Deaf History Notes
Supplemental Files
Attendance & Participation Form
The Attendance and Participation Form was developed by Brian Cerney in the 1990s to provide a more fair distribution of grades based on the course syllabus requirement of "Attendance and Participation".  Prior to having this form, it was typical that instructors would simply award the maximum number of points for people who showed up for most of the classes and/or had written or verbal excuses for missed sessions.

By defining the expectations of exemplary student behavior, the Attendance and Participation form provides a mechanism for rewarding truly excellent student behaviors.  This form may be freely used for any course without requesting permission as long as the author of the form is identified within the form itself.
Sample Course Outline for "History of the Deaf Community" Course
The sample course syllabus for "History of the Deaf Community" was developed by Brian Cerney in the 1990s to provide an intensive investigation of the Deaf community.  The course was designed to be offered at the same time as ASL 1, but through a different instructor.  Ideally, the ASL 1 course would be taught by a Deaf instructor while the Deaf History course is taught by a Hearing instructor.  This allows students to have regular interaction between both a native and a non-native user of ASL during the same time frame.  The logic of having a non-native, hearing instructor is that it allows students to ask questions that they might be embarrased to ask directly to a Deaf person, particularly since they have yet to understand the cultural value of directness within the Deaf community.  A Hearing instructor can also serve as a guide and provide helpful hints and clarifications for students who are struggling with understanding everything that happens in the ASL 1 class.  Additionally, the course provides an opportunity to sell the ASL / Interpreting program to beginning students, particularly in the last Unit of the text which covers the Interpreting field.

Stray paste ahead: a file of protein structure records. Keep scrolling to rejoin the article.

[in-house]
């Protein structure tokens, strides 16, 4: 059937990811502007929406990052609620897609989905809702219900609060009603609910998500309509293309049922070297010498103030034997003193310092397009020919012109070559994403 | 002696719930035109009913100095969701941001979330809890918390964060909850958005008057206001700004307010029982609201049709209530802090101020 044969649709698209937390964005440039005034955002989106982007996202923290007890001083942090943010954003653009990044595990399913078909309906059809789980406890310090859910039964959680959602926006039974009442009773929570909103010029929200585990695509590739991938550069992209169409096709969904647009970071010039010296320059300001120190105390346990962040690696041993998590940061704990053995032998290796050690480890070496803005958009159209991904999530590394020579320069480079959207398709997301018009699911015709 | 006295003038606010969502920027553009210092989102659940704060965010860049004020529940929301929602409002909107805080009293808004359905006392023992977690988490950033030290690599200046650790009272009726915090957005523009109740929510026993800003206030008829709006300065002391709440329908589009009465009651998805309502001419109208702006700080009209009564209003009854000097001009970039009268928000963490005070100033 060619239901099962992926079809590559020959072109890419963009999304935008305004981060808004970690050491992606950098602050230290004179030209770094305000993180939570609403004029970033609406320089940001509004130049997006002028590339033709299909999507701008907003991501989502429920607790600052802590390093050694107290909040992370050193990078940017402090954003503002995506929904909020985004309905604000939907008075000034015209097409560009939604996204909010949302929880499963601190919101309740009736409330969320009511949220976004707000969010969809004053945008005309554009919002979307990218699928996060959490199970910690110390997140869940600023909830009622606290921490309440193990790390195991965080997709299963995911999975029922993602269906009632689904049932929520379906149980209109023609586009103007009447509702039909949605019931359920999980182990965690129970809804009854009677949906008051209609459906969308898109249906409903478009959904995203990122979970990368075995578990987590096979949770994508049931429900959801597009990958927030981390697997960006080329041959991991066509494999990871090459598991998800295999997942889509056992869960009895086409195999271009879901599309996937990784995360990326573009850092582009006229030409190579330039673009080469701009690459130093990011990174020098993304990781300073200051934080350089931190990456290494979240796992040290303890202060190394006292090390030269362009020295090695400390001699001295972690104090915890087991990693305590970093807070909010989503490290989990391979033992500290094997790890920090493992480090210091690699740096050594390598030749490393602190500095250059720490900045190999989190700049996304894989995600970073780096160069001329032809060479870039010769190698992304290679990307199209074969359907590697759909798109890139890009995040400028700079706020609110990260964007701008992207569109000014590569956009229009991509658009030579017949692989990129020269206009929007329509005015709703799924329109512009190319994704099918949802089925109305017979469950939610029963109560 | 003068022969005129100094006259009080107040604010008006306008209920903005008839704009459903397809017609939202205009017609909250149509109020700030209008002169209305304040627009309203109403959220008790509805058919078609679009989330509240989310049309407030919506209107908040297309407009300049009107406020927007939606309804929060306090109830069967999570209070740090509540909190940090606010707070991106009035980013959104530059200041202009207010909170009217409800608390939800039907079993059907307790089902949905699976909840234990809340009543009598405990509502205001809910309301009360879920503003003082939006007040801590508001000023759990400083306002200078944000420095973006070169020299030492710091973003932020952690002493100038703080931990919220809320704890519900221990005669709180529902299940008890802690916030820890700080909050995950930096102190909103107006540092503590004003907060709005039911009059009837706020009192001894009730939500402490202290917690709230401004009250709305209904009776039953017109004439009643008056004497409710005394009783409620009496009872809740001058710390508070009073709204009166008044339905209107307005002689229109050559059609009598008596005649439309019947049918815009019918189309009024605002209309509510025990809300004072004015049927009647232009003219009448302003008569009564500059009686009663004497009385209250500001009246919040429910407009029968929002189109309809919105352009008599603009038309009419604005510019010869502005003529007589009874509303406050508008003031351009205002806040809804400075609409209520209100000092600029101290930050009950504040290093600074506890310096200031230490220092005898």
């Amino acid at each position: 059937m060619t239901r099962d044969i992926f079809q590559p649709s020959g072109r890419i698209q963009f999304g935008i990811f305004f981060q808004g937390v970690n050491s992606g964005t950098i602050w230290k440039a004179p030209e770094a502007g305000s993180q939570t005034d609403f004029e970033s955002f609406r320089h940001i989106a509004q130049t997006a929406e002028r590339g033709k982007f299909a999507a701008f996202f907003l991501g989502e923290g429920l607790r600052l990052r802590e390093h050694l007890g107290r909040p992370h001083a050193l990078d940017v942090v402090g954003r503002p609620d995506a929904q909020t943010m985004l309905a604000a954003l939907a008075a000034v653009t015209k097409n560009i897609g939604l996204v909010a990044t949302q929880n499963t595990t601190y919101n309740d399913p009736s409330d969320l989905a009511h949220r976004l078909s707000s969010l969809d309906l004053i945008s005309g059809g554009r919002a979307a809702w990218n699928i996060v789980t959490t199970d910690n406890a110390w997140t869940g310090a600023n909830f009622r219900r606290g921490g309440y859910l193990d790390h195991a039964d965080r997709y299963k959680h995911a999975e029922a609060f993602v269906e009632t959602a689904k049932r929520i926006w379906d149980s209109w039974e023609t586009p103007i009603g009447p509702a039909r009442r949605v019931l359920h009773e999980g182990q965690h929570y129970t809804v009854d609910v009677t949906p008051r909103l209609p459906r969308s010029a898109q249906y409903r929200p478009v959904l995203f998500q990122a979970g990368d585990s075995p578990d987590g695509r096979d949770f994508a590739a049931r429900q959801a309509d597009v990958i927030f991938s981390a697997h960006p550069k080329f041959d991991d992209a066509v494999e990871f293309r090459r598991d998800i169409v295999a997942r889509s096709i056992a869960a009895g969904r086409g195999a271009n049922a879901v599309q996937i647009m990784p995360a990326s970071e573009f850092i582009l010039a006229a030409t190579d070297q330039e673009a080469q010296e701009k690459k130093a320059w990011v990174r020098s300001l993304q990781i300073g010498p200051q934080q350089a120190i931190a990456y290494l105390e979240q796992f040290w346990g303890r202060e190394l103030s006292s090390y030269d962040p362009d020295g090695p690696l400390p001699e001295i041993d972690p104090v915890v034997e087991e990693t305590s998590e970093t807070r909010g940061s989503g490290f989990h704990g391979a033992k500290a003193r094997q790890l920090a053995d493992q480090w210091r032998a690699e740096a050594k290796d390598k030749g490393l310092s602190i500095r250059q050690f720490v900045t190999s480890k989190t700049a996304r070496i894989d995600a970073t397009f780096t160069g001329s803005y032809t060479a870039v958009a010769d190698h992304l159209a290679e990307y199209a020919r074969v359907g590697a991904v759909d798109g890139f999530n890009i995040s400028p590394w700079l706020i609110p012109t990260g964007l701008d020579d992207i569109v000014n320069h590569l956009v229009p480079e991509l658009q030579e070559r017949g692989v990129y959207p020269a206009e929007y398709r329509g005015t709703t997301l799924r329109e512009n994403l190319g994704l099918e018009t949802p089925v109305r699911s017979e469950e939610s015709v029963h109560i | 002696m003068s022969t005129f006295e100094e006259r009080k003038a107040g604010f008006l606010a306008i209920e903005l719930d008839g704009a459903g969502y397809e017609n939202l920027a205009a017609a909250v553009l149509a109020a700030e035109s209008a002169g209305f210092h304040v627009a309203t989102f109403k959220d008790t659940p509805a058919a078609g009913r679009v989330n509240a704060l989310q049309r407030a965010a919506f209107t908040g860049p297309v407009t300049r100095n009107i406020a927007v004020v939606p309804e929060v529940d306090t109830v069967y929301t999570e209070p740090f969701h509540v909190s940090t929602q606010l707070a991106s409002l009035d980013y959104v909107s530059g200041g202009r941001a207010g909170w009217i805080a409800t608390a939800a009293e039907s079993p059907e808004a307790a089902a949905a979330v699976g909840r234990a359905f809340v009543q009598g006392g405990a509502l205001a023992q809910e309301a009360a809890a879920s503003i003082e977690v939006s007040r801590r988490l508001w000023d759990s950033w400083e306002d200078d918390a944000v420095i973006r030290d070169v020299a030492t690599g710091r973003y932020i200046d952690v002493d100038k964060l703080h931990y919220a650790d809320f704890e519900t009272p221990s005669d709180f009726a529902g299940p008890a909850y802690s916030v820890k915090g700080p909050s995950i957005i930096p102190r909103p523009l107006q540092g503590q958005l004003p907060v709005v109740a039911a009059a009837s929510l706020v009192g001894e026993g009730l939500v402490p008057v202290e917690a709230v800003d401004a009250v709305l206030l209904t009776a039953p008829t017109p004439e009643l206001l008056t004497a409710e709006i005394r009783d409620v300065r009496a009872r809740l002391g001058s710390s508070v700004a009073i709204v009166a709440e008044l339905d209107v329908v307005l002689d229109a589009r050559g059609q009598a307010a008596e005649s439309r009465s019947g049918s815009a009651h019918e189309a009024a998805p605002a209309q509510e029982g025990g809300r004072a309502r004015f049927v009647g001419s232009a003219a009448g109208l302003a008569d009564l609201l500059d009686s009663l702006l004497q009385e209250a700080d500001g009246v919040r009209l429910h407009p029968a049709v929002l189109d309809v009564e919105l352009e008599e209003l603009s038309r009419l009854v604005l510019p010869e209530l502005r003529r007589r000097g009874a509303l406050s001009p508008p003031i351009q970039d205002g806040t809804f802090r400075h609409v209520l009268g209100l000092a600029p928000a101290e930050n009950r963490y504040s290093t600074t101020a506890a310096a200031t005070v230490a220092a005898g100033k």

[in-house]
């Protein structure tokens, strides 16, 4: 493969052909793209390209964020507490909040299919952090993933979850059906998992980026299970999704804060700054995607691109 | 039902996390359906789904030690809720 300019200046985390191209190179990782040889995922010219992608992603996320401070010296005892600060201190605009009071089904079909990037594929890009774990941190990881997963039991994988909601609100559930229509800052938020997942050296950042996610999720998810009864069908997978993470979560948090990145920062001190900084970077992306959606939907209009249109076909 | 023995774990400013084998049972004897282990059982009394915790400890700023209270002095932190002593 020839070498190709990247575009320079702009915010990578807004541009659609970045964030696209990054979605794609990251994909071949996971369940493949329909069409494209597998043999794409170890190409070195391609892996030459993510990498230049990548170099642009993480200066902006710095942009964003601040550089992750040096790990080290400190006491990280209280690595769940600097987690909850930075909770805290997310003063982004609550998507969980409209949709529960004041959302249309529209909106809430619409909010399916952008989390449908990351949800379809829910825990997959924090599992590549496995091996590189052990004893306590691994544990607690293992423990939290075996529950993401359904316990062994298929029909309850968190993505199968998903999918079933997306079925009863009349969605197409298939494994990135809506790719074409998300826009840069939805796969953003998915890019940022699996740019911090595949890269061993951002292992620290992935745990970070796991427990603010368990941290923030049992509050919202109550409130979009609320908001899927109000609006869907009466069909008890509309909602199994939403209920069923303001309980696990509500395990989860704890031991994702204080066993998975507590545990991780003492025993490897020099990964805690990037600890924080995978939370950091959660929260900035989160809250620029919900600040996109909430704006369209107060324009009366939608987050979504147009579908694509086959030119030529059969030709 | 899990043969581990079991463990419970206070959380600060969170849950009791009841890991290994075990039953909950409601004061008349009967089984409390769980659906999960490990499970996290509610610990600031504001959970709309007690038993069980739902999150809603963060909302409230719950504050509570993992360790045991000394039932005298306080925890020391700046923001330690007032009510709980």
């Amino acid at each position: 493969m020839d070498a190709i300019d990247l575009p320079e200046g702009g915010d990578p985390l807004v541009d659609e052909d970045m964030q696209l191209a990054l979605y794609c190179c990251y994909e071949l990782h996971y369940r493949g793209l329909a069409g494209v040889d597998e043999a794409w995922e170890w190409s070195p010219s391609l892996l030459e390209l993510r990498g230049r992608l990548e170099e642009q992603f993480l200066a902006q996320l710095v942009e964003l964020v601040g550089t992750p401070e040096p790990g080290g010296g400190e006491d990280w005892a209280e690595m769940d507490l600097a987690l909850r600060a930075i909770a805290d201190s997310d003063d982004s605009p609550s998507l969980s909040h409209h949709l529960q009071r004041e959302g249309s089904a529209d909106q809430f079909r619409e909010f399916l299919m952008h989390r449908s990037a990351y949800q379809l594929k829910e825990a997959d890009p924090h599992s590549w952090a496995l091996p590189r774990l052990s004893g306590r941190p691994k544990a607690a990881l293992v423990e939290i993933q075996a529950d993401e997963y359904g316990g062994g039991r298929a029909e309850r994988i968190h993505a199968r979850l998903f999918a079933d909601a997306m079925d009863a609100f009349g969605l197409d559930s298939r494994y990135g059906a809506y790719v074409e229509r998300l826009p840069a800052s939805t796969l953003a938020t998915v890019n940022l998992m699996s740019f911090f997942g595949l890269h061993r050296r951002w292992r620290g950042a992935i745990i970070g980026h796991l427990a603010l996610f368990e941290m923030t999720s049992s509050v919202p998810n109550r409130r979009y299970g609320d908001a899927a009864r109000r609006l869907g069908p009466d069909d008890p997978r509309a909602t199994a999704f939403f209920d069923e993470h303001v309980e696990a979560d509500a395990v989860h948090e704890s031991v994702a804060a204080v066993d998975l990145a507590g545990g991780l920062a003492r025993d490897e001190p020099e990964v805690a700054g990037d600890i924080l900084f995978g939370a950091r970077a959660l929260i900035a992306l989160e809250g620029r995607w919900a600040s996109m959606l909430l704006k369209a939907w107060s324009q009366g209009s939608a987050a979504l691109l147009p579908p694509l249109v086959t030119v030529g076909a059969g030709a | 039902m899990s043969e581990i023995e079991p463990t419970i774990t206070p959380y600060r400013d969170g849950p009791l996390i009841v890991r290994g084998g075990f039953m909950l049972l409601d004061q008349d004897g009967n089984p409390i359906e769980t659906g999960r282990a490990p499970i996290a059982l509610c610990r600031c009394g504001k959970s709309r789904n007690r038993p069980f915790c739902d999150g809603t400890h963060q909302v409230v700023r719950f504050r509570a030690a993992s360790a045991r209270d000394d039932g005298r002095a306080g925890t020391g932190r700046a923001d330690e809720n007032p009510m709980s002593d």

This course establishes high expectations for rapid student learning.  It uses significant amounts of reading, group discussions, quizzes on lecture content and on readings, reaction papers to readings and to videos, direct observation of a Deaf Community event, and the regular, daily use of multiple videotapes (or portions of videotapes) to expose the students to numerous people and perspectives within the Deaf community.  The overall goal is to allow students to understand Deaf people as a self-empowered, yet frequently oppressed social group.  A group that does not need pity, nor significant "help" from others.

This course outline is offered as a suggested way to incorporate the Deaf History Notes as they were originally intended: Lecture Notes that tie a variety of readings, videos, and discussions into a single cohesive exposure to the Deaf Community.